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Steering Shaft

 Shop Steering Shaft

Serving as the link between the steering column and the steering box, the steering shaft transfers motion from the steering wheel onto the steering system. It's designed to withstand constant movement and rotation for a long time. But eventually, it will show signs of wear and tear. A shaft that's worn out because of constant movement can make the steering wheel slack, jiggle, or .wander off., making a busted shaft a driving hazard. So before a broken shaft cause more serious steering problems, fix or replace it as soon as you can. If the shaft needs lubrication or has to be replaced, here's a step-by-step guide on how to remove it from your vehicle:

Tools needed:

  • Socket and ratchet
  • Wrench

Step 1: Locate the steering shaft.

Open the hood and locate the shaft. This is usually located between the steering column and the steering box, which are found at the engine bay's driver side. Check with your vehicle manual if you're having problems figuring out where exactly is the shaft located.

Step 2: Disconnect the steering shaft from the steering column.

Using a socket and ratchet, unbolt the shaft from the column. To remove it from the assembly, push the shaft towards the steering box and pull it up until it disconnects from the steering column.

Step 3: Disconnect it from the steering box.

Using an open-end wrench, unbolt the shaft from the steering box. Once the bolt is loosened and removed, you can now pull the shaft off of the engine bay.

Step 4: Lubricate the shaft (if necessary).

If your problem is a poorly lubricated shaft, inject some grease into it. Make sure to follow the manufacturer's instructions on how much grease to use. If replacing the shaft is the only solution, skip to the next step.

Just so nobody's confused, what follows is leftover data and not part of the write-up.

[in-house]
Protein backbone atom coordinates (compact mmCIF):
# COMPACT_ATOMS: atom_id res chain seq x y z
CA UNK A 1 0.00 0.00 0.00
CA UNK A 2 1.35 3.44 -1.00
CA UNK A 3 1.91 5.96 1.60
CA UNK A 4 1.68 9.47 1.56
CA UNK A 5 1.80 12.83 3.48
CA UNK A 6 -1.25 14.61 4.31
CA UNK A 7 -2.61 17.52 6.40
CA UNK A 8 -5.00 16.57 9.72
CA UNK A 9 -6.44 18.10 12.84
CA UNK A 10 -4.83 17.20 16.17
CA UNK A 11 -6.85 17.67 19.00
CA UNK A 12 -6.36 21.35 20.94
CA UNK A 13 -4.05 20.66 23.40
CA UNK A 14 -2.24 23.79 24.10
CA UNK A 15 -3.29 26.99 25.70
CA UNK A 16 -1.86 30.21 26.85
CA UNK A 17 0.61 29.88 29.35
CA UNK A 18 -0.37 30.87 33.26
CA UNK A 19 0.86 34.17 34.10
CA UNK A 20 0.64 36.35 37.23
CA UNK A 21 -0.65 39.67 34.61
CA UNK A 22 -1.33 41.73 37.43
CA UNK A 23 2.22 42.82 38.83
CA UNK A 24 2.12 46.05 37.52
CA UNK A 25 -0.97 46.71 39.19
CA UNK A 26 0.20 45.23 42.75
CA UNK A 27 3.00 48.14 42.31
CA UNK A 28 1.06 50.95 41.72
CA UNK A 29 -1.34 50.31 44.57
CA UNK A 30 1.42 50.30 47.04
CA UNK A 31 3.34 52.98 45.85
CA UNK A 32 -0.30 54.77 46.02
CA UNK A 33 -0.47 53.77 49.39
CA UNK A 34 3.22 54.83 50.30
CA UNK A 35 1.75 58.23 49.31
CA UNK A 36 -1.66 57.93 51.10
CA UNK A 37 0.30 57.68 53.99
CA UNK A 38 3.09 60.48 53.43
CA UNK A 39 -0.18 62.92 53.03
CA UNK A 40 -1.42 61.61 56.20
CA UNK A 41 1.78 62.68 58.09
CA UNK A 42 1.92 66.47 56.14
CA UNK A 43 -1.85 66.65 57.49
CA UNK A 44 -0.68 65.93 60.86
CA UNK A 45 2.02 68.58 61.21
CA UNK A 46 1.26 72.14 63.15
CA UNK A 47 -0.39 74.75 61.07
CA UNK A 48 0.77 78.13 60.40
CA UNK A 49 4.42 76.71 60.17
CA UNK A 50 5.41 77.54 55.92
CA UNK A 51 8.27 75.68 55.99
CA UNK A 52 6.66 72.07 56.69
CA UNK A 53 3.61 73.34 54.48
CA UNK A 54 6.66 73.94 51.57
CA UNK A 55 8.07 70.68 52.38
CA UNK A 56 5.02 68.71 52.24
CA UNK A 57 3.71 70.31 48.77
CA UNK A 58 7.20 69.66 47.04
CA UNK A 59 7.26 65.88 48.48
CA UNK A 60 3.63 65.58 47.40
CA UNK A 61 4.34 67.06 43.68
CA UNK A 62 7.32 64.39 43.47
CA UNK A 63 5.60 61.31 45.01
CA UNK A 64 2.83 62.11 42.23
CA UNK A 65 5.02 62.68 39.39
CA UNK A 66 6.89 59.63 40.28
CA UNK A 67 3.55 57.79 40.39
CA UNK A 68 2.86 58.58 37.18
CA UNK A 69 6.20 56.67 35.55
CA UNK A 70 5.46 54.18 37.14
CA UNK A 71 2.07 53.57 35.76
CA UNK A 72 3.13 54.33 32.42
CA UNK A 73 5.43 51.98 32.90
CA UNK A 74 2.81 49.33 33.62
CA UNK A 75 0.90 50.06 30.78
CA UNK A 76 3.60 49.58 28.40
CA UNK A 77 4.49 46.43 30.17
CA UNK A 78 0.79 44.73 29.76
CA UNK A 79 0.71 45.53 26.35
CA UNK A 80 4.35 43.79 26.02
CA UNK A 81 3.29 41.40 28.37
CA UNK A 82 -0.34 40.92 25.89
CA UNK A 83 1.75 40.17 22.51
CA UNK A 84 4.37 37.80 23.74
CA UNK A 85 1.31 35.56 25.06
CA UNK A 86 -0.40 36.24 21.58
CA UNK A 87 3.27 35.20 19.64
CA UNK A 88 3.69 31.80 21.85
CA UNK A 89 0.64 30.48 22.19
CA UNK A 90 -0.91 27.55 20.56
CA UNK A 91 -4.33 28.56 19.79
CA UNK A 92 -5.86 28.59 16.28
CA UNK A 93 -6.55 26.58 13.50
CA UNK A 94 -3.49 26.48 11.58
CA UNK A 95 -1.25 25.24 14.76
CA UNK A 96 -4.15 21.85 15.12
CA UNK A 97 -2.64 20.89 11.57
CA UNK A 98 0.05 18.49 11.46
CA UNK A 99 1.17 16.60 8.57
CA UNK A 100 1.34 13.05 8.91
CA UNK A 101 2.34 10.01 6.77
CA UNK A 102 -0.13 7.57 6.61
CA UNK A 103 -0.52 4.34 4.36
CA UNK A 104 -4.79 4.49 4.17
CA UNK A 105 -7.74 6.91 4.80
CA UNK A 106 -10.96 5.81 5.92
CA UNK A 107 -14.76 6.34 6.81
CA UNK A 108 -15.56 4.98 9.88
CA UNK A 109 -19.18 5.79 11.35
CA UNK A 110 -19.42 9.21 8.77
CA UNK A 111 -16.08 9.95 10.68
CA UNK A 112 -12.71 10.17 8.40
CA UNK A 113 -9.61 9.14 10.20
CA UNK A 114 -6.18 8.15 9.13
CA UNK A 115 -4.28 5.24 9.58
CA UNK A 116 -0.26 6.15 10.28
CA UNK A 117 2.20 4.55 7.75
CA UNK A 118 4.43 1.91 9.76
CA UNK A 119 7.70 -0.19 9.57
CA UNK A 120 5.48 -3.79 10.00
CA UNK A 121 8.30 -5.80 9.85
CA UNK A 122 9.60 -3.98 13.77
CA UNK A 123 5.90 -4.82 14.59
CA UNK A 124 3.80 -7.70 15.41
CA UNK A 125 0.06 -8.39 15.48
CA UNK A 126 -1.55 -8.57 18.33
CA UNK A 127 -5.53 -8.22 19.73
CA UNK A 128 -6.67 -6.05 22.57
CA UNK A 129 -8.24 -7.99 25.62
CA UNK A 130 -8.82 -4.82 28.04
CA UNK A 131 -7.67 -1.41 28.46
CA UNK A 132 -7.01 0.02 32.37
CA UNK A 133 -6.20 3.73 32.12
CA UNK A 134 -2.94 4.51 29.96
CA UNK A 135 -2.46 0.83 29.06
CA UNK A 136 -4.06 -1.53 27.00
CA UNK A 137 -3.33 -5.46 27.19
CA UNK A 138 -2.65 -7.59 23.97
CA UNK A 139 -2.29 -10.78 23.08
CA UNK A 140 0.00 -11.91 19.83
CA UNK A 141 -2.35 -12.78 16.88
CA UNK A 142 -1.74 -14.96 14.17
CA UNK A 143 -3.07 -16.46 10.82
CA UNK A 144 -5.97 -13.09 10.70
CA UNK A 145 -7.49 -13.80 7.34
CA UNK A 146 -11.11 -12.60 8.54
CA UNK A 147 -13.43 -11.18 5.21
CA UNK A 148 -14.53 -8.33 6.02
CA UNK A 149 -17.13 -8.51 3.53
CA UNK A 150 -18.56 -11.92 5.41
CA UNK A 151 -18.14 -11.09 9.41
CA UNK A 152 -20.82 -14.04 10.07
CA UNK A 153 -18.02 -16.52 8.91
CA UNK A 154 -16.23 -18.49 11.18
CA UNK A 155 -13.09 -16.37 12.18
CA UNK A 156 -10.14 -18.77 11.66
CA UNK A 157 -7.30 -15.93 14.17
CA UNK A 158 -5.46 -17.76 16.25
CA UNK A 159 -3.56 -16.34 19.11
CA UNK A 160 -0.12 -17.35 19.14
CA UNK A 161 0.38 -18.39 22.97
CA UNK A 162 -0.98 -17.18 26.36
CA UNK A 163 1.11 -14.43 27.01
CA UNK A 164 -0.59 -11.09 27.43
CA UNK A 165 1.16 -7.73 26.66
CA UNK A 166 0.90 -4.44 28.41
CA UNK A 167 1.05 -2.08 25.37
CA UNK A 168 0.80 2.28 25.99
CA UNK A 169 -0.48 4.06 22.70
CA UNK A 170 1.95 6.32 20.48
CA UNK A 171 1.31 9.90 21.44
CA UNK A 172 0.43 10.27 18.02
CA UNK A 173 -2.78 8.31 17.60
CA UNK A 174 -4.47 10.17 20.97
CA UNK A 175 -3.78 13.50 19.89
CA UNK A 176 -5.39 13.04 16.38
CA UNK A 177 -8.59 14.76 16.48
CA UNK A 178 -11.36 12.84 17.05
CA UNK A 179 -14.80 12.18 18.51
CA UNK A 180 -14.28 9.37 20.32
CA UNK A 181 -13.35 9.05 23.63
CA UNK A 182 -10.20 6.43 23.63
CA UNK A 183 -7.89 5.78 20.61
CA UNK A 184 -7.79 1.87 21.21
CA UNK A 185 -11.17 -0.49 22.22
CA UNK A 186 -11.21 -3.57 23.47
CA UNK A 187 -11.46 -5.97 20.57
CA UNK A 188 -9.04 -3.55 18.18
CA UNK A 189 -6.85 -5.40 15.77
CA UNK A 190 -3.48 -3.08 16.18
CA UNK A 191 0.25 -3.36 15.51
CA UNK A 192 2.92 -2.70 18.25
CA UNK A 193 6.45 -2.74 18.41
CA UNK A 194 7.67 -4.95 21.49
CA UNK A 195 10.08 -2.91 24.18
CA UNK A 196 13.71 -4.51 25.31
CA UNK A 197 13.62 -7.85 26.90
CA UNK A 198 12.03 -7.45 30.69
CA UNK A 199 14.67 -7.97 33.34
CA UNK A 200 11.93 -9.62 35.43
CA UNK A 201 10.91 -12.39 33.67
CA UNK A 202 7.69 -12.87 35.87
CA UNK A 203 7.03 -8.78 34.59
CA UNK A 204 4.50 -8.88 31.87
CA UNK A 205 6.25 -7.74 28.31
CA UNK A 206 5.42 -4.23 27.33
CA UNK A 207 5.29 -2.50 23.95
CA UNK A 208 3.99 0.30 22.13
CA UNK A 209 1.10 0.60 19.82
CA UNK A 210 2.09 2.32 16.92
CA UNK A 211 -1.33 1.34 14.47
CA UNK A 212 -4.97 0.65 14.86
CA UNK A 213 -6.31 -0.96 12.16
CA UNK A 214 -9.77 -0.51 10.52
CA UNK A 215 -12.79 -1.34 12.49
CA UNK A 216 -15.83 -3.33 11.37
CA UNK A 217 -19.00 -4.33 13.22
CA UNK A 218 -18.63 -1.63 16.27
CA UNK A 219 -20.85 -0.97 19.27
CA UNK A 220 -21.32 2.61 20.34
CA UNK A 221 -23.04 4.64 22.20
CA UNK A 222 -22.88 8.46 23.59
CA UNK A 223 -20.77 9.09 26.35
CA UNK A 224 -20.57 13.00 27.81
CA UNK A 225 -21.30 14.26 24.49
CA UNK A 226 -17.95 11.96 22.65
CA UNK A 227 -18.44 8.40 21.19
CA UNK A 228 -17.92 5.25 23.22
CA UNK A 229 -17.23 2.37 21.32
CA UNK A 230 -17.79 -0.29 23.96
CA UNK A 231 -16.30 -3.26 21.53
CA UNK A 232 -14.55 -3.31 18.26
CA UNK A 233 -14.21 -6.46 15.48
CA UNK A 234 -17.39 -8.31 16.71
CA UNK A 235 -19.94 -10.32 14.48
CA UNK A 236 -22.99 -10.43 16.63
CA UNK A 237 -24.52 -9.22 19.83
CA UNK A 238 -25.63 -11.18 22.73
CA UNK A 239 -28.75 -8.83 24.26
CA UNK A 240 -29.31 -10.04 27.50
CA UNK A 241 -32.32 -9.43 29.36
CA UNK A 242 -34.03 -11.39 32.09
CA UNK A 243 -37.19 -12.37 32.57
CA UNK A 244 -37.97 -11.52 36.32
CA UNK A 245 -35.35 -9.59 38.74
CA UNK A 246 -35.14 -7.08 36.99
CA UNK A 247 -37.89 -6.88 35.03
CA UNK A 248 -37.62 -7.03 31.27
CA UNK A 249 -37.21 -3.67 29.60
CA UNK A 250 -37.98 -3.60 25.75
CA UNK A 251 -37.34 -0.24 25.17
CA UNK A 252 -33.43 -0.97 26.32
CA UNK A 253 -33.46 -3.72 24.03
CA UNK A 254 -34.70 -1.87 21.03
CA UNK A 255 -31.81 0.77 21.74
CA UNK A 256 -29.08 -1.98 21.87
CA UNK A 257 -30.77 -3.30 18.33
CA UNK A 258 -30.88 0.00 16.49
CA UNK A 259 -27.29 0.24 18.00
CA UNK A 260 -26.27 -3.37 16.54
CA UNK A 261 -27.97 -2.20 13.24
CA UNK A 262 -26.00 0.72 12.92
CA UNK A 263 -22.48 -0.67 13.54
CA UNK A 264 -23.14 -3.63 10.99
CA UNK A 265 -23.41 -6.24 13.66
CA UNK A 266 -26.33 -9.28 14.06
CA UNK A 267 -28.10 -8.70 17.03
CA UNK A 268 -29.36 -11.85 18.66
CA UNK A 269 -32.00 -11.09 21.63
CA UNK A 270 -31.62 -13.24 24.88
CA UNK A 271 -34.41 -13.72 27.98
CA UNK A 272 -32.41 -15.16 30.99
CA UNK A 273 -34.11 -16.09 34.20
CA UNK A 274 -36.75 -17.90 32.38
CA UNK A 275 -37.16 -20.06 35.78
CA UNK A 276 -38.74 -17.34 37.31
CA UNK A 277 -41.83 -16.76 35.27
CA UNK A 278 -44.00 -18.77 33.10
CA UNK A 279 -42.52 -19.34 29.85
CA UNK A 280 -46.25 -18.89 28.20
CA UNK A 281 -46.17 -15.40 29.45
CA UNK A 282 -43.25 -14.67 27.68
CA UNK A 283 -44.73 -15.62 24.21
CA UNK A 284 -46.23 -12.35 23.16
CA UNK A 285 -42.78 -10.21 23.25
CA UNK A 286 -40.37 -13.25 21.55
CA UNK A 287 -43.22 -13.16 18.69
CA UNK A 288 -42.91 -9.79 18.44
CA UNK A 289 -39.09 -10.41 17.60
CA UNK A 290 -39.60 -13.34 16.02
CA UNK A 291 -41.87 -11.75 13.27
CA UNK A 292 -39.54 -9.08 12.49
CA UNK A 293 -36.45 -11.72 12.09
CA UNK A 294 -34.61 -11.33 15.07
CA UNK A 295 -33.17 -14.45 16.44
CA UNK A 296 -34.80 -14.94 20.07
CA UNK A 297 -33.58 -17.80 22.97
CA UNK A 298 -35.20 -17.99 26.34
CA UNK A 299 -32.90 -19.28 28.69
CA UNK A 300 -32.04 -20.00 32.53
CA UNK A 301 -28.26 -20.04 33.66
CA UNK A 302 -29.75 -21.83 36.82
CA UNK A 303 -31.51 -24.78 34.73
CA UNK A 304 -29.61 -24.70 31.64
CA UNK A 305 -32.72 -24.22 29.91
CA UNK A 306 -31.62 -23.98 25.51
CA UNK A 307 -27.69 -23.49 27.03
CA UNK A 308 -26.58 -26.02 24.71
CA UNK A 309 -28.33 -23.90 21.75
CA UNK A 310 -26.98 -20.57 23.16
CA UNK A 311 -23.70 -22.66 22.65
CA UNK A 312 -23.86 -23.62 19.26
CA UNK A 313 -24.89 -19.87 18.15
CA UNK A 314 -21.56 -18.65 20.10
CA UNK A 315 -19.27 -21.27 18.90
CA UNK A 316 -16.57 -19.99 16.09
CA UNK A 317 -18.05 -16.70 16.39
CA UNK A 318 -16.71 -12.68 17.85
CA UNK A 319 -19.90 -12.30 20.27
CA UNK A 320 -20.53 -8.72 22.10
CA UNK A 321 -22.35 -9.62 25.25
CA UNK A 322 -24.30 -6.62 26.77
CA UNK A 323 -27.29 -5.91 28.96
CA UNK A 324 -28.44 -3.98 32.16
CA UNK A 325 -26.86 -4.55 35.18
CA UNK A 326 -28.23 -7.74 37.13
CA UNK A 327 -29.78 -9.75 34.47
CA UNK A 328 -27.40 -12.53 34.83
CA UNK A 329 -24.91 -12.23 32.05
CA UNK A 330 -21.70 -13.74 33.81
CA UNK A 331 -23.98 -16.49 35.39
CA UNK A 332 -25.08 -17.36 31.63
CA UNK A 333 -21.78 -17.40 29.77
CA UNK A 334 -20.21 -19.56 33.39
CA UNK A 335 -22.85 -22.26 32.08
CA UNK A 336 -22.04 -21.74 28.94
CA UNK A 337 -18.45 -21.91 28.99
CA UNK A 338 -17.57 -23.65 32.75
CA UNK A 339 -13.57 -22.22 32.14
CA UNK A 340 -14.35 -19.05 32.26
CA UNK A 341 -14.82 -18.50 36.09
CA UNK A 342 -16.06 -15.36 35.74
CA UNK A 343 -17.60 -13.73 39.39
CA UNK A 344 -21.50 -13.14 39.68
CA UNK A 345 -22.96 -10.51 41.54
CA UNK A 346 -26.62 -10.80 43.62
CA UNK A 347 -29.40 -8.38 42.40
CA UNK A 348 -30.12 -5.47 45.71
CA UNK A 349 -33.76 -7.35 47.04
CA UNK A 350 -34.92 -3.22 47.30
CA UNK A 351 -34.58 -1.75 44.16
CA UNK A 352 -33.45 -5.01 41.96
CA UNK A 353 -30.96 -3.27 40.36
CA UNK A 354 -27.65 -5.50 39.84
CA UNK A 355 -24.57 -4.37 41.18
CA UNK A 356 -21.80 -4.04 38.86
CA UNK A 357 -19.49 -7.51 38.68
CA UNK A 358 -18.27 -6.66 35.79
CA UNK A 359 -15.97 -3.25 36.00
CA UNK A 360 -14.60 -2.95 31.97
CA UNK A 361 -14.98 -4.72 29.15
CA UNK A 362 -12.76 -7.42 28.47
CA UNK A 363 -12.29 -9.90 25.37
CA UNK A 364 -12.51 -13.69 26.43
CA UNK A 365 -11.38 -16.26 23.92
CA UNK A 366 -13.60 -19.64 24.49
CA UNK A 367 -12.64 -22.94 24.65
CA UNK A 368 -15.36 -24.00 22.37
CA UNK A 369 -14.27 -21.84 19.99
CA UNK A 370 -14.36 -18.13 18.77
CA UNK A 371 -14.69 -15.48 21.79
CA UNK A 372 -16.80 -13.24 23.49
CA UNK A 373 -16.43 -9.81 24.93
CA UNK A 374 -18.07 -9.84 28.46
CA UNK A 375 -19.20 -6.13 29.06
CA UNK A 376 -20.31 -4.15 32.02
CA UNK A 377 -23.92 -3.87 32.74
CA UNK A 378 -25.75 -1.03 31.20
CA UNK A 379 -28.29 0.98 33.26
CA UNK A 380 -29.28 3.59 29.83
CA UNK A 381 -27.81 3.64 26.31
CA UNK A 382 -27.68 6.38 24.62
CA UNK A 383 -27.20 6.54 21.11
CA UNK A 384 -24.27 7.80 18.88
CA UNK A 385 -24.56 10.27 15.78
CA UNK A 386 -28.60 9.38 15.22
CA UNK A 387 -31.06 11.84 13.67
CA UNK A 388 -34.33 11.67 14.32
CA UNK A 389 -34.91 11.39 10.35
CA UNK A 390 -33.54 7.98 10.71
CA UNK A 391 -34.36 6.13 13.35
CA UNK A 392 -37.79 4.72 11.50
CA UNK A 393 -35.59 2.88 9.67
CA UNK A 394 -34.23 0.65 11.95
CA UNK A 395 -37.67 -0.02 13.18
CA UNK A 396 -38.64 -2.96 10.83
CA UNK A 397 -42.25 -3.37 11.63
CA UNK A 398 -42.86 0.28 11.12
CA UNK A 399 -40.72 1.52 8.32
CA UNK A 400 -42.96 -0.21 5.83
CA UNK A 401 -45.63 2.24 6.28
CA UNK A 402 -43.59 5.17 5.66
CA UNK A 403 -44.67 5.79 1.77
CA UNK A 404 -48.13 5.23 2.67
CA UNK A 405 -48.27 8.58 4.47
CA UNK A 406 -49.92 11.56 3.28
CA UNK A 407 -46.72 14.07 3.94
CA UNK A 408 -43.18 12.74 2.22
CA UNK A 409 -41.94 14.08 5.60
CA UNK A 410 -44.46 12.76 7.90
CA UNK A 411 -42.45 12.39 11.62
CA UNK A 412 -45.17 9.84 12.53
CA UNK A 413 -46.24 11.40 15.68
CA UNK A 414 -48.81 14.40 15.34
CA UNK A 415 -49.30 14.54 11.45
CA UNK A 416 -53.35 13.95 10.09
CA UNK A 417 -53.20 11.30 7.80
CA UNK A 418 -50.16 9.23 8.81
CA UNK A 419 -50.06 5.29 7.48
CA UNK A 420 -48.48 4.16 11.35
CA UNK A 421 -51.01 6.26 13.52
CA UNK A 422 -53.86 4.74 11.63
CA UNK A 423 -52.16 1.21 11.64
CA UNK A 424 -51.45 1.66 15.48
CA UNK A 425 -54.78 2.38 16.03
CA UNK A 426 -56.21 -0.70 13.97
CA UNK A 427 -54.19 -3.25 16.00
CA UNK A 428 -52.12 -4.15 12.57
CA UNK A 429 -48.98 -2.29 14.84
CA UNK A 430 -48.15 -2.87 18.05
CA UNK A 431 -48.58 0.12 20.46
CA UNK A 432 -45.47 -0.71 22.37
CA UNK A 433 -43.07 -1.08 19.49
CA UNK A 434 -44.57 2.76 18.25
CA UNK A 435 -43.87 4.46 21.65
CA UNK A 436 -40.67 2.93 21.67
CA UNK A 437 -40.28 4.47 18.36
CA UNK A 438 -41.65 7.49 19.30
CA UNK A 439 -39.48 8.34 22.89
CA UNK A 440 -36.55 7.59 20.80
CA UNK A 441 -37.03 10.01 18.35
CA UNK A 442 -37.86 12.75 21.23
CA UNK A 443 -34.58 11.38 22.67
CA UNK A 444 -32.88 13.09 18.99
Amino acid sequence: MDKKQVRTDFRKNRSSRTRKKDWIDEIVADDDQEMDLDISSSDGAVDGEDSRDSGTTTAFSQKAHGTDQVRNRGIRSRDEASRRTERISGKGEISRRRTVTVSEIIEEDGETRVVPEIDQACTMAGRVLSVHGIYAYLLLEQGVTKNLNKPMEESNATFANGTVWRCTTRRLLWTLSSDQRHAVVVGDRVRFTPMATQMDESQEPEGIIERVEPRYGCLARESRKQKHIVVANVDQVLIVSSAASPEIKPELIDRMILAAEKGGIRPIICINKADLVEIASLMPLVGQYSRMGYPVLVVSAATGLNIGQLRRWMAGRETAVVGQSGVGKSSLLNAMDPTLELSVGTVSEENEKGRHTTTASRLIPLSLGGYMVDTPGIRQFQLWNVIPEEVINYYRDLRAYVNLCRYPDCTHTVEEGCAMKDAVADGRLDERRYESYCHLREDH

Step 5: Install the lubricated or new steering shaft.

Installation is basically the reverse of removal. To attach the lubricated or new shaft, simply bolt it back in place, making sure that each end is securely linked back to the steering box and steering column.

Tips to keep in mind:

  • A good technique when troubleshooting a problematic shaft is to jack up your ride, let a buddy sit inside the car and turn the steering wheel while you're under the vehicle. Carefully look for unusual shaft movement, which could be a sign of a worn-out shaft.
  • Depending on your car make and model, you might need to remove additional parts in order to access the shaft. These can include the wiring under the dash since you might have to remove the steering wheel first, an auxiliary heater, and universal joints and clamps. Check your vehicle manual to check which parts you have to remove first.
  • Now's the perfect time to inspect other parts of the steering assembly for signs of damage or wear and tear. If other parts are showing signs of old age, fix or replace them immediately. A newly installed steering shaft will wear out faster if its connecting parts are malfunctioning.